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Data leakage protection tools -- also referred to as data loss protection and prevention tools -- aim to stop users from sending sensitive or critical company data outside the corporate network. In a recent SearchCIO webcast, Nemertes Research CEO Johna Till Johnson explained why data leakage protection tools should be on every organization's must-have list.
[Data leakage, or data loss protection, tools] monitor structured and unstructured data to ensure that information is only viewed by and modified by individuals with appropriate access rights.
One thing to keep in mind is that DLP is often built in as a function to other solutions. There are a handful of user behavioral analytics tools that include DLP. There are also various flavors of endpoint protection tools that include DLP. So, you don't necessarily have to buy a DLP product, although there may be advantages to doing that. But you do definitely want it as a capability.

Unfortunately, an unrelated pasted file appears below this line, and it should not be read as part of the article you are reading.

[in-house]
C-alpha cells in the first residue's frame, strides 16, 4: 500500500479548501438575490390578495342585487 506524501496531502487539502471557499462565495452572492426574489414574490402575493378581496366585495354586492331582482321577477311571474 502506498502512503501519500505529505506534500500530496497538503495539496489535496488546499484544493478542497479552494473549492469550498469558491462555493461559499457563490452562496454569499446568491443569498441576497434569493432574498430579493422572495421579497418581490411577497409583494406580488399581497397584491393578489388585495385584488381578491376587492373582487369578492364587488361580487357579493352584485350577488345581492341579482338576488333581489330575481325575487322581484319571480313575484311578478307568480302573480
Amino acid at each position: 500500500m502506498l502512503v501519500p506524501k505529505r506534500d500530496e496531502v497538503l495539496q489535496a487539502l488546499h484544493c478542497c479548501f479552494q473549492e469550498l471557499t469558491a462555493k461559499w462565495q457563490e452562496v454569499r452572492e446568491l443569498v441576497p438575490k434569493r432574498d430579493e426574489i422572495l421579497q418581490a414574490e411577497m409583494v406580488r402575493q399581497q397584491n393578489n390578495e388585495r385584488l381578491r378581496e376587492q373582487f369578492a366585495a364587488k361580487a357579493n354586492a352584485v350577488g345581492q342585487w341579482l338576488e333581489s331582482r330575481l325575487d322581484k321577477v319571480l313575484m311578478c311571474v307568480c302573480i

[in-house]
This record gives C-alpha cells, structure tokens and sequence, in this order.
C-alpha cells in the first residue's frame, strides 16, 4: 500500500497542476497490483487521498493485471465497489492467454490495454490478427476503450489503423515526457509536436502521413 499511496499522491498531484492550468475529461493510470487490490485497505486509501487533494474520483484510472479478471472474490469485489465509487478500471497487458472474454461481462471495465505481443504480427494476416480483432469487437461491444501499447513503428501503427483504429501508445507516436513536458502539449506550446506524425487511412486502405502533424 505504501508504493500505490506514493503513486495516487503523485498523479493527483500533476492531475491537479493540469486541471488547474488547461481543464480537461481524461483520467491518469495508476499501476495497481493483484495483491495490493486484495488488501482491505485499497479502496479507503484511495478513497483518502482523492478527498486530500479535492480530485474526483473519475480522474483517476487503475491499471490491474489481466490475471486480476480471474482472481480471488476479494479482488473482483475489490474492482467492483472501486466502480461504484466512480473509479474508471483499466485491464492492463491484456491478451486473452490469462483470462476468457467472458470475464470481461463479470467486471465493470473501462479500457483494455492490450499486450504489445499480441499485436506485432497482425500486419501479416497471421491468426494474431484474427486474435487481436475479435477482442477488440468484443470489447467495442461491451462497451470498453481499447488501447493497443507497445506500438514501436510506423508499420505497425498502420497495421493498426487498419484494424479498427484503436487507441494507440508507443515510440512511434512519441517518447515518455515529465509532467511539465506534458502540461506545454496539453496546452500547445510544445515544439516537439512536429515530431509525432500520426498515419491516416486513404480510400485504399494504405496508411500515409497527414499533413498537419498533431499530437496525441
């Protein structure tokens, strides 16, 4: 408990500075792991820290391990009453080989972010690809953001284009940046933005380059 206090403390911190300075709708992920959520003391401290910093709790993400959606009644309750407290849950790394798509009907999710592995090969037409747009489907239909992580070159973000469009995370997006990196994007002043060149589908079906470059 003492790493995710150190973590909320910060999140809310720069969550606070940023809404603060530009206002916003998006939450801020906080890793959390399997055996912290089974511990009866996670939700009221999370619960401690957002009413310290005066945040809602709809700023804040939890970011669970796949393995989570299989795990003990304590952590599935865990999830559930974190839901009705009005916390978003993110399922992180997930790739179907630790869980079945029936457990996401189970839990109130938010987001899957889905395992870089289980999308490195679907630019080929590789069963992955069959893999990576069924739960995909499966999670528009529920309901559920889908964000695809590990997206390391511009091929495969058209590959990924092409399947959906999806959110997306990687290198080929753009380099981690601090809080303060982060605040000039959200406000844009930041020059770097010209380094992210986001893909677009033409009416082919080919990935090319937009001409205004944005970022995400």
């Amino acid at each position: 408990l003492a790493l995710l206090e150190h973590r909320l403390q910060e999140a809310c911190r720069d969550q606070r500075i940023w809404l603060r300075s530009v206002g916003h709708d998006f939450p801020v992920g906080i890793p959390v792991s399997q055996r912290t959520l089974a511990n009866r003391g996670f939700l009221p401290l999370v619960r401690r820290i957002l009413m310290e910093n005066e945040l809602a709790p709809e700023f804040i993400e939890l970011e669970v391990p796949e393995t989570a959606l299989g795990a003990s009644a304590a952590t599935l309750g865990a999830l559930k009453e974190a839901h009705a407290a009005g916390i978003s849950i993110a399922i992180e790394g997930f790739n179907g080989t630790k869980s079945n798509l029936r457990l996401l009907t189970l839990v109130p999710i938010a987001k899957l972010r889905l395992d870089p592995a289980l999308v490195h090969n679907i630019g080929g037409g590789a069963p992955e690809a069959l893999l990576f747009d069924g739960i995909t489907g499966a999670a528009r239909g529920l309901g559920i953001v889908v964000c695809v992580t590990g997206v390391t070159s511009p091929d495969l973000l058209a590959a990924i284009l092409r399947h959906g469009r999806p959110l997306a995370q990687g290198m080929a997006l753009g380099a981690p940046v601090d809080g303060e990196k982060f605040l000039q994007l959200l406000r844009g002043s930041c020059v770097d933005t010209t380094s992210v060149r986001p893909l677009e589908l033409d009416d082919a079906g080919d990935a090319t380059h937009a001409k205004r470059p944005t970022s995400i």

Why you need it? Well, to prevent hacks, such as the Sony attack in 2014, yes. And frankly, compliance is a huge driver for DLP, because you really want to understand who's touched anything, who's moved it and have a full-history track record for any document that exists in your organization.
Who makes it? Again, a whole slew of vendors. Varonis is one that's actually interesting, because they zero in on this space in a way that some of the other folks don't, but all of these guys do have capabilities in this area.
You're going to see this, as I mentioned, more tightly integrated into -- and in some cases, part of -- user behavioral analytics tools, security event and incident management tools, and other tools. In fact, I'd venture to say that DLP starts to become a feature of certain other product categories long term. But it's not yet. It's headed there now.